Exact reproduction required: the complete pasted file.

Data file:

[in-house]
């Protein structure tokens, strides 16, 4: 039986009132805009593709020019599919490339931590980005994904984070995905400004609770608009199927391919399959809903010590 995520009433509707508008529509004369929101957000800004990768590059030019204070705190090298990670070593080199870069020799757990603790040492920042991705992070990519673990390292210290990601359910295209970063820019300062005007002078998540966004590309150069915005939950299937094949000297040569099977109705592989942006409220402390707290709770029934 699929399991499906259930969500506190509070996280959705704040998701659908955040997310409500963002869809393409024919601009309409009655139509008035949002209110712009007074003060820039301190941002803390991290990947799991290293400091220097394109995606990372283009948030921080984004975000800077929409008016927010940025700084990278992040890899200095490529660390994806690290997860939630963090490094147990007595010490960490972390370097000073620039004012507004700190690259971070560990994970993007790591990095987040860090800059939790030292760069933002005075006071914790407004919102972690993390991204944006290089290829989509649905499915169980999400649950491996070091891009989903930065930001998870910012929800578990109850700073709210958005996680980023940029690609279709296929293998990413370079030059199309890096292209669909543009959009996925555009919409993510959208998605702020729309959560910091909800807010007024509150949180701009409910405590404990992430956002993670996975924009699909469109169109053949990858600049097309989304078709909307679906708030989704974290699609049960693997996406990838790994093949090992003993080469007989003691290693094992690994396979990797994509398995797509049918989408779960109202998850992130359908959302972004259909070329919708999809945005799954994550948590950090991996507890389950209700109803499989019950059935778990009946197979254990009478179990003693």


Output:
[in-house]
């Protein structure tokens, strides 16, 4: 039986009132805009593709020019599919490339931590980005994904984070995905400004609770608009199927391919399959809903010590 995520009433509707508008529509004369929101957000800004990768590059030019204070705190090298990670070593080199870069020799757990603790040492920042991705992070990519673990390292210290990601359910295209970063820019300062005007002078998540966004590309150069915005939950299937094949000297040569099977109705592989942006409220402390707290709770029934 699929399991499906259930969500506190509070996280959705704040998701659908955040997310409500963002869809393409024919601009309409009655139509008035949002209110712009007074003060820039301190941002803390991290990947799991290293400091220097394109995606990372283009948030921080984004975000800077929409008016927010940025700084990278992040890899200095490529660390994806690290997860939630963090490094147990007595010490960490972390370097000073620039004012507004700190690259971070560990994970993007790591990095987040860090800059939790030292760069933002005075006071914790407004919102972690993390991204944006290089290829989509649905499915169980999400649950491996070091891009989903930065930001998870910012929800578990109850700073709210958005996680980023940029690609279709296929293998990413370079030059199309890096292209669909543009959009996925555009919409993510959208998605702020729309959560910091909800807010007024509150949180701009409910405590404990992430956002993670996975924009699909469109169109053949990858600049097309989304078709909307679906708030989704974290699609049960693997996406990838790994093949090992003993080469007989003691290693094992690994396979990797994509398995797509049918989408779960109202998850992130359908959302972004259909070329919708999809945005799954994550948590950090991996507890389950209700109803499989019950059935778990009946197979254990009478179990003693």